On New Year's Day in Philadelphia, the Mummers will march for the 116th time.
This year, the oldest folk parade in the country — known for its extravagant costumes, string bands, and raucous clowns — is attempting to keep its antics respectful by going through sensitivity training.
A series of workshops were held in clubhouses, bars, rec centers, and theaters over the summer to teach Mummers the nuances of good satire vs. bad satire, some basic facts about the LGBT community, and the complexities of cultural appropriation. The Mummers also produced instructional videos for online viewing.
The workshops were entirely voluntary, attended mostly by Mummers leadership, with the aim of disseminating information down the ranks.
"This was meant for the entire community to be aware, and to make sure leadership is aware of things and be sensitive," said the Fralinger String Band's Steve Coper who attended the sessions. "We need to be aware and not make people angry. There was a lot of anger last year."
Last year, some Mummers performed a Latino routine while wearing brownface and dressing children as tacos. Some performed a routine mocking the transgendered Caitlin Jenner. People complained.
"Every year the Commission on Human Relations gets informal complains about Mummers' skits," said Rue Landau, commission executive director. Mummer misbehavior had always been on the margins, away from TV cameras, she said, but lately it has taken center stage.
"People in the crowd film them, put it on social media, and they can't hide anymore," said Landau.
In order to reel in the offensive antics, Landau tapped Nellie Fitzpatrick, the city's director of LGBT affairs. She leaned heavily on statistics to convey her message.
"I think it's an eye-opener for people to hear what LGBTQ people go through. Especially our youth," said Fitzpatrick. "Nationally, LGBT youth make up 5 percent, 8 percent of the population, but 40 percent of homeless youth across this country are LGBT identified, 54 percent in this city are LGBT.
"When you're trying to survive in that world, and to see yourself literally on parade for people to laugh at, that's horrible."
The sensitivity program taught that Mummer satire and humor should "punch up" instead of "punch down," meaning go after people of power and authority, not the disenfranchised and downtrodden. Mocking Caitlin Jenner caused some controversy, because, as a celebrity, she would be a candidate for satire.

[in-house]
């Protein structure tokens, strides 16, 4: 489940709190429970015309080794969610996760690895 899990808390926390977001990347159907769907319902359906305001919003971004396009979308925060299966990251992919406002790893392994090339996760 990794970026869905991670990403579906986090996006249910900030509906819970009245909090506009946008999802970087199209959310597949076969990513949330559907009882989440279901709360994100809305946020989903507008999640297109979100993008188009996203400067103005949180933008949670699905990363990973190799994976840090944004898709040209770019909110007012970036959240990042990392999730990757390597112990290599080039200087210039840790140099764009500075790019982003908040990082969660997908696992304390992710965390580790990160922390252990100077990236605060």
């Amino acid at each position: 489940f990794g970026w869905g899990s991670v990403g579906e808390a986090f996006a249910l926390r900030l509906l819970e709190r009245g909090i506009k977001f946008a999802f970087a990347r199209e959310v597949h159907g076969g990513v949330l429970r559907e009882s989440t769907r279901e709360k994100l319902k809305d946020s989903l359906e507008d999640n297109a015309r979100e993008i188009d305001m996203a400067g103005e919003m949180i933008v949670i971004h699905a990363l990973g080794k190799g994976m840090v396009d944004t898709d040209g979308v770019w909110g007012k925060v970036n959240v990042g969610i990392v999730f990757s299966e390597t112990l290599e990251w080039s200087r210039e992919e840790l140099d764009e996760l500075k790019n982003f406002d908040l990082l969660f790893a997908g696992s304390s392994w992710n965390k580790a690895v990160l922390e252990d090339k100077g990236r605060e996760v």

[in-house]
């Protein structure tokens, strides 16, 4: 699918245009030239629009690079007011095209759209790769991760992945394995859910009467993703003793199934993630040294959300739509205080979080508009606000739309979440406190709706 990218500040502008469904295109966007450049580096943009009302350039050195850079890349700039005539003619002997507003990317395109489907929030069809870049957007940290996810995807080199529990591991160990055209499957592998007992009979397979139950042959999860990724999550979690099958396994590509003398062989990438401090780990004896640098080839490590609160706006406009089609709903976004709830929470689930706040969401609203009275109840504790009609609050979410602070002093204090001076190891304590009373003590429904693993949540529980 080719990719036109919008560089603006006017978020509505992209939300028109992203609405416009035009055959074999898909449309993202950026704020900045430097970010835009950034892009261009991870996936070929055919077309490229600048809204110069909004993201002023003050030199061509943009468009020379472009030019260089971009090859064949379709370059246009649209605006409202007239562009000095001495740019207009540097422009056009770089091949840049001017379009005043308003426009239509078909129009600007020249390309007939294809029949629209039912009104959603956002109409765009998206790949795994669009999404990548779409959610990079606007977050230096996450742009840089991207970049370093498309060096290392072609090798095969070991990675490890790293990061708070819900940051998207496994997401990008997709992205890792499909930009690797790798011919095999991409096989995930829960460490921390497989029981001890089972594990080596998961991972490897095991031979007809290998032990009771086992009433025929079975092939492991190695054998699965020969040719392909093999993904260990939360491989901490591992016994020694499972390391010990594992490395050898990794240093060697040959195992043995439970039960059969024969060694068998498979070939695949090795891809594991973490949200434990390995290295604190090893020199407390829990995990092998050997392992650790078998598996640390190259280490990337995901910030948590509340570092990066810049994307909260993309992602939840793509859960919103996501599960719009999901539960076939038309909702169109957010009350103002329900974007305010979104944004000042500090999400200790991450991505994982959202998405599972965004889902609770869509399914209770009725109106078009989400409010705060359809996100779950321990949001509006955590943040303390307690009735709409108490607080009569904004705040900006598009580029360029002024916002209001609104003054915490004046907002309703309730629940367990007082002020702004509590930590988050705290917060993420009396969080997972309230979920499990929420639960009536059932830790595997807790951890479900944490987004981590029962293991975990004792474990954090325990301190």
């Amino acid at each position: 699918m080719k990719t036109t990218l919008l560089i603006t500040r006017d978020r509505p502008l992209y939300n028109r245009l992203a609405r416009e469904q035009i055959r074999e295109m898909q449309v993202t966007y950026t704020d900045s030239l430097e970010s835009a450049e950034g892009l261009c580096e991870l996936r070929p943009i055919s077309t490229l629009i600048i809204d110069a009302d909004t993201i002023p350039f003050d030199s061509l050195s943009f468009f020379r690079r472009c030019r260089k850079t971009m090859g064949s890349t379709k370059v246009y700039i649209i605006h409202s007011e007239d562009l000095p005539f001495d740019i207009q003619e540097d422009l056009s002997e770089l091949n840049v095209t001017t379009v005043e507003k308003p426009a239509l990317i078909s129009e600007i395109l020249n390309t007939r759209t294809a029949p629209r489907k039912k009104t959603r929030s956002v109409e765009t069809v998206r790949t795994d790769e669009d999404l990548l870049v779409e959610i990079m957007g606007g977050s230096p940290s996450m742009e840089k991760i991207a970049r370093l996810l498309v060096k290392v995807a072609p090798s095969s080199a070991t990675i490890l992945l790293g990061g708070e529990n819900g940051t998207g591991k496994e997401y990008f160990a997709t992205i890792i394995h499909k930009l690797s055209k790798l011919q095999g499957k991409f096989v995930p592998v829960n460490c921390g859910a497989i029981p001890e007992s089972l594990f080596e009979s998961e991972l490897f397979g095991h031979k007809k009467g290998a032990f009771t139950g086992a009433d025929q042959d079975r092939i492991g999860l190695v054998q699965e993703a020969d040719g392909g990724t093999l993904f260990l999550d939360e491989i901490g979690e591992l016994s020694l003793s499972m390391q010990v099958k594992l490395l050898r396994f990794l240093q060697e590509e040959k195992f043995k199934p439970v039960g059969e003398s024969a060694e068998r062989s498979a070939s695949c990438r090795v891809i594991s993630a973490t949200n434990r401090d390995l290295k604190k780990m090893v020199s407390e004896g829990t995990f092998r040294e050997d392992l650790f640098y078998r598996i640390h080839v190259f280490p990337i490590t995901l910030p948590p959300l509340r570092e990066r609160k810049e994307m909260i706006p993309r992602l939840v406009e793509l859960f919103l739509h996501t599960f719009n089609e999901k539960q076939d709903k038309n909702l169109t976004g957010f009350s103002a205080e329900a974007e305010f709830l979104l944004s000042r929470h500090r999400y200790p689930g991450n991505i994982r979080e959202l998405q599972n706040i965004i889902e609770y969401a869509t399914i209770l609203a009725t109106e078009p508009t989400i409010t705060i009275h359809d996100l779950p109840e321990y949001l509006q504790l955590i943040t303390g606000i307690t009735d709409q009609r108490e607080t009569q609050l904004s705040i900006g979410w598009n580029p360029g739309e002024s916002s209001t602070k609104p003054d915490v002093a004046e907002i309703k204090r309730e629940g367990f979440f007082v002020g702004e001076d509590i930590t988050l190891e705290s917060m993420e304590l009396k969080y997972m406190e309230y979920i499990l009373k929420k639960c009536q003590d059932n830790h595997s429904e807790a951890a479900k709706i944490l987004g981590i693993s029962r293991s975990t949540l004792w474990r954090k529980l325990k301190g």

"That's not necessarily the case," said Fitzpatrick. "In that moment in time, Caitlin Jenner — for most people — was the only person they knew who was trans-identified. The message being sent was it's OK to make fun of her because she is trans-identified."
Another guideline the city tried to impart was not using facepaint to change your ethnicity. The Mummers themselves banned blackface in the 1960s, but it is still seen on occasion.
There are about 10,000 participants in the Mummers parade, most of whom prepare, practice, and fundraise all year. A single, large string band with an elaborate presentation can expect to spend about $100,000. They are heavily invested — both financially and socially — in putting on a good show.
Some, however, are day-of Mummers who show up on New Years Day, buy a costume from a wench or comic brigade, and join the party. Sometimes the club with whom they are marching doesn't know who the newcomers are.
For the first time, the city has asked wench and comic divisions to submit a list of club themes beforehand, to be vetted for possible offensive material.
Satire and crass humor are staples of the Mummers parade. For many, it's an opportunity to don makeup and colorful costumes to thumb their noses at politicians and celebrities — a mannered Mummers parade would not really be a Mummers parade.
"I fully expect to see spoofing of Donald Trump in this parade, spoofing of Mayor Kenney, and Obama. That's what comics do," said George Badey, chairman of Love The Mummers, a fundraising group. "You're not supposed to make fun of people who are traditionally discriminated against. That's not funny."
Like everyone in America, Mummers have a First Amendment right to say whatever they want. In spite of all the planning and precautions, nobody — not City Hall, not Mummers leadership — knows what is going to happen on New Year's Day until it happens.
"We just had an election with somebody that sends out a message to all of America, 'Say and do whatever you want to do.' And you have the Mummers leadership saying, 'Pull it together. Reel it in,'" said Landau. "If there's every been a challenge for the Mummers, this is the year."
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